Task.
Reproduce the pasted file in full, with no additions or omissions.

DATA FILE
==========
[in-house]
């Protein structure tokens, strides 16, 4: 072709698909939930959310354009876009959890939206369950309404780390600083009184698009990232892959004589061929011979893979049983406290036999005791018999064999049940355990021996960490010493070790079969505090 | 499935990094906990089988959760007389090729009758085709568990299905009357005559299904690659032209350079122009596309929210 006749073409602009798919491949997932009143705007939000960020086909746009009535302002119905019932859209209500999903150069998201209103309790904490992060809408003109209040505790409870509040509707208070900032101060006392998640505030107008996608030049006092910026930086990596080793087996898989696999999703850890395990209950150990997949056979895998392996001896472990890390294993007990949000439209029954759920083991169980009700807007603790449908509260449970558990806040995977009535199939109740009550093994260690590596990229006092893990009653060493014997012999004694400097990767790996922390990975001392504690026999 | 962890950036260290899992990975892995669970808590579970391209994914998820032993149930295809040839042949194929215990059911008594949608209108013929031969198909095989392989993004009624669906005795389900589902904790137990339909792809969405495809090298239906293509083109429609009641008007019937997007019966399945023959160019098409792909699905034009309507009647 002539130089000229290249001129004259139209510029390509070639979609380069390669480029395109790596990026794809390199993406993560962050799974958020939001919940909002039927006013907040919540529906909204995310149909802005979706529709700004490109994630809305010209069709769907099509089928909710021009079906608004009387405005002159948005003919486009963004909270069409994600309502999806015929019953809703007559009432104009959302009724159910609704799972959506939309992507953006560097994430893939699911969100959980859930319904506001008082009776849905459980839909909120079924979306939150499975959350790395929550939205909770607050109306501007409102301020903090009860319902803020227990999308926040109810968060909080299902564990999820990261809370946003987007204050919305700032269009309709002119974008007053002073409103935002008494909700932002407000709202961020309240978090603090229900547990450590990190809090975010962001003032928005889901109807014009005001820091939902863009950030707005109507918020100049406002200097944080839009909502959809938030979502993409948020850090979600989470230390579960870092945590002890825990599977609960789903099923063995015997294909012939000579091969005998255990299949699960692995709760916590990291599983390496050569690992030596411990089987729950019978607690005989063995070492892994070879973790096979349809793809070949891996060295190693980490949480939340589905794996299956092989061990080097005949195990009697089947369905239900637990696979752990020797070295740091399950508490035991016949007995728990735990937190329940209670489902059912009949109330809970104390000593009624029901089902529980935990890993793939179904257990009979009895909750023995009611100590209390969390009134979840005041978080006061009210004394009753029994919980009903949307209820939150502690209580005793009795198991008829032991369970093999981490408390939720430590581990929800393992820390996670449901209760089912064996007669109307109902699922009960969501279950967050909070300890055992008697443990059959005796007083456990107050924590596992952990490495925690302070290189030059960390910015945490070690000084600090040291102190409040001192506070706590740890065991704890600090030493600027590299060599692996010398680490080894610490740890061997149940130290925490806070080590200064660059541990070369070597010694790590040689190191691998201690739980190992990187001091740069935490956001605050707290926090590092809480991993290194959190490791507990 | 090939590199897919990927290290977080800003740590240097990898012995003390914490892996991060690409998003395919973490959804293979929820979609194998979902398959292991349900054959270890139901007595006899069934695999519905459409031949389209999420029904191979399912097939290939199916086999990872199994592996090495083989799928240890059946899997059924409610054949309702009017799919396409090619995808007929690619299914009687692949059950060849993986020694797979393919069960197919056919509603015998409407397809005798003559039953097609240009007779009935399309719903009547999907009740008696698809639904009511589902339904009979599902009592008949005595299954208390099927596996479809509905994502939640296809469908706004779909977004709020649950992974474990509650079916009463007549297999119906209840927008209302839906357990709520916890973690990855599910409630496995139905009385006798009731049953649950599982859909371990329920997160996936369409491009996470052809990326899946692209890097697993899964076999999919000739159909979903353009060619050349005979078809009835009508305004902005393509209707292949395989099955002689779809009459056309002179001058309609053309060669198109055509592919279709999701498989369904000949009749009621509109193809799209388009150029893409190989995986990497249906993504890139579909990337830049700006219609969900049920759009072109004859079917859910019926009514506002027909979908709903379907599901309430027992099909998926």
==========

[in-house]
């Protein structure tokens, strides 16, 4: 072709698909939930959310354009876009959890939206369950309404780390600083009184698009990232892959004589061929011979893979049983406290036999005791018999064999049940355990021996960490010493070790079969505090 | 499935990094906990089988959760007389090729009758085709568990299905009357005559299904690659032209350079122009596309929210 006749073409602009798919491949997932009143705007939000960020086909746009009535302002119905019932859209209500999903150069998201209103309790904490992060809408003109209040505790409870509040509707208070900032101060006392998640505030107008996608030049006092910026930086990596080793087996898989696999999703850890395990209950150990997949056979895998392996001896472990890390294993007990949000439209029954759920083991169980009700807007603790449908509260449970558990806040995977009535199939109740009550093994260690590596990229006092893990009653060493014997012999004694400097990767790996922390990975001392504690026999 | 962890950036260290899992990975892995669970808590579970391209994914998820032993149930295809040839042949194929215990059911008594949608209108013929031969198909095989392989993004009624669906005795389900589902904790137990339909792809969405495809090298239906293509083109429609009641008007019937997007019966399945023959160019098409792909699905034009309507009647 002539130089000229290249001129004259139209510029390509070639979609380069390669480029395109790596990026794809390199993406993560962050799974958020939001919940909002039927006013907040919540529906909204995310149909802005979706529709700004490109994630809305010209069709769907099509089928909710021009079906608004009387405005002159948005003919486009963004909270069409994600309502999806015929019953809703007559009432104009959302009724159910609704799972959506939309992507953006560097994430893939699911969100959980859930319904506001008082009776849905459980839909909120079924979306939150499975959350790395929550939205909770607050109306501007409102301020903090009860319902803020227990999308926040109810968060909080299902564990999820990261809370946003987007204050919305700032269009309709002119974008007053002073409103935002008494909700932002407000709202961020309240978090603090229900547990450590990190809090975010962001003032928005889901109807014009005001820091939902863009950030707005109507918020100049406002200097944080839009909502959809938030979502993409948020850090979600989470230390579960870092945590002890825990599977609960789903099923063995015997294909012939000579091969005998255990299949699960692995709760916590990291599983390496050569690992030596411990089987729950019978607690005989063995070492892994070879973790096979349809793809070949891996060295190693980490949480939340589905794996299956092989061990080097005949195990009697089947369905239900637990696979752990020797070295740091399950508490035991016949007995728990735990937190329940209670489902059912009949109330809970104390000593009624029901089902529980935990890993793939179904257990009979009895909750023995009611100590209390969390009134979840005041978080006061009210004394009753029994919980009903949307209820939150502690209580005793009795198991008829032991369970093999981490408390939720430590581990929800393992820390996670449901209760089912064996007669109307109902699922009960969501279950967050909070300890055992008697443990059959005796007083456990107050924590596992952990490495925690302070290189030059960390910015945490070690000084600090040291102190409040001192506070706590740890065991704890600090030493600027590299060599692996010398680490080894610490740890061997149940130290925490806070080590200064660059541990070369070597010694790590040689190191691998201690739980190992990187001091740069935490956001605050707290926090590092809480991993290194959190490791507990 | 090939590199897919990927290290977080800003740590240097990898012995003390914490892996991060690409998003395919973490959804293979929820979609194998979902398959292991349900054959270890139901007595006899069934695999519905459409031949389209999420029904191979399912097939290939199916086999990872199994592996090495083989799928240890059946899997059924409610054949309702009017799919396409090619995808007929690619299914009687692949059950060849993986020694797979393919069960197919056919509603015998409407397809005798003559039953097609240009007779009935399309719903009547999907009740008696698809639904009511589902339904009979599902009592008949005595299954208390099927596996479809509905994502939640296809469908706004779909977004709020649950992974474990509650079916009463007549297999119906209840927008209302839906357990709520916890973690990855599910409630496995139905009385006798009731049953649950599982859909371990329920997160996936369409491009996470052809990326899946692209890097697993899964076999999919000739159909979903353009060619050349005979078809009835009508305004902005393509209707292949395989099955002689779809009459056309002179001058309609053309060669198109055509592919279709999701498989369904000949009749009621509109193809799209388009150029893409190989995986990497249906993504890139579909990337830049700006219609969900049920759009072109004859079917859910019926009514506002027909979908709903379907599901309430027992099909998926």